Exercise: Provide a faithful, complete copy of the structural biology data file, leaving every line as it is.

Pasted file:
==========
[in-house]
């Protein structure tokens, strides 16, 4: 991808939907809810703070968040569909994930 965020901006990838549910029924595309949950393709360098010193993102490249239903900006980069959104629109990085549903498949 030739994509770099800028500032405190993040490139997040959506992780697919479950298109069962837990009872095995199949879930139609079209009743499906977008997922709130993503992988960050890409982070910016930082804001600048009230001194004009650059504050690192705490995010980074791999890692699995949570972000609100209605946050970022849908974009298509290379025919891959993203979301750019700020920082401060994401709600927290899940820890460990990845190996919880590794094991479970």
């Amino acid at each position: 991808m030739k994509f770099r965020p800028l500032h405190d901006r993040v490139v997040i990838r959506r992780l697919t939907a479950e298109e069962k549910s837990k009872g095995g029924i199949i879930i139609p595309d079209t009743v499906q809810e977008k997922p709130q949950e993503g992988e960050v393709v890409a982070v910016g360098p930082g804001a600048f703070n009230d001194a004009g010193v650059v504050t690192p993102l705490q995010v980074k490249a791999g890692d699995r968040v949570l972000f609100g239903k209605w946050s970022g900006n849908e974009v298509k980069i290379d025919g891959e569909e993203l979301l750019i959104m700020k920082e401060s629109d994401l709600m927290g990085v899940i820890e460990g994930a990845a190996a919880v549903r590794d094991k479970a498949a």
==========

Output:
[in-house]
């Protein structure tokens, strides 16, 4: 991808939907809810703070968040569909994930 965020901006990838549910029924595309949950393709360098010193993102490249239903900006980069959104629109990085549903498949 030739994509770099800028500032405190993040490139997040959506992780697919479950298109069962837990009872095995199949879930139609079209009743499906977008997922709130993503992988960050890409982070910016930082804001600048009230001194004009650059504050690192705490995010980074791999890692699995949570972000609100209605946050970022849908974009298509290379025919891959993203979301750019700020920082401060994401709600927290899940820890460990990845190996919880590794094991479970």
């Amino acid at each position: 991808m030739k994509f770099r965020p800028l500032h405190d901006r993040v490139v997040i990838r959506r992780l697919t939907a479950e298109e069962k549910s837990k009872g095995g029924i199949i879930i139609p595309d079209t009743v499906q809810e977008k997922p709130q949950e993503g992988e960050v393709v890409a982070v910016g360098p930082g804001a600048f703070n009230d001194a004009g010193v650059v504050t690192p993102l705490q995010v980074k490249a791999g890692d699995r968040v949570l972000f609100g239903k209605w946050s970022g900006n849908e974009v298509k980069i290379d025919g891959e569909e993203l979301l750019i959104m700020k920082e401060s629109d994401l709600m927290g990085v899940i820890e460990g994930a990845a190996a919880v549903r590794d094991k479970a498949a």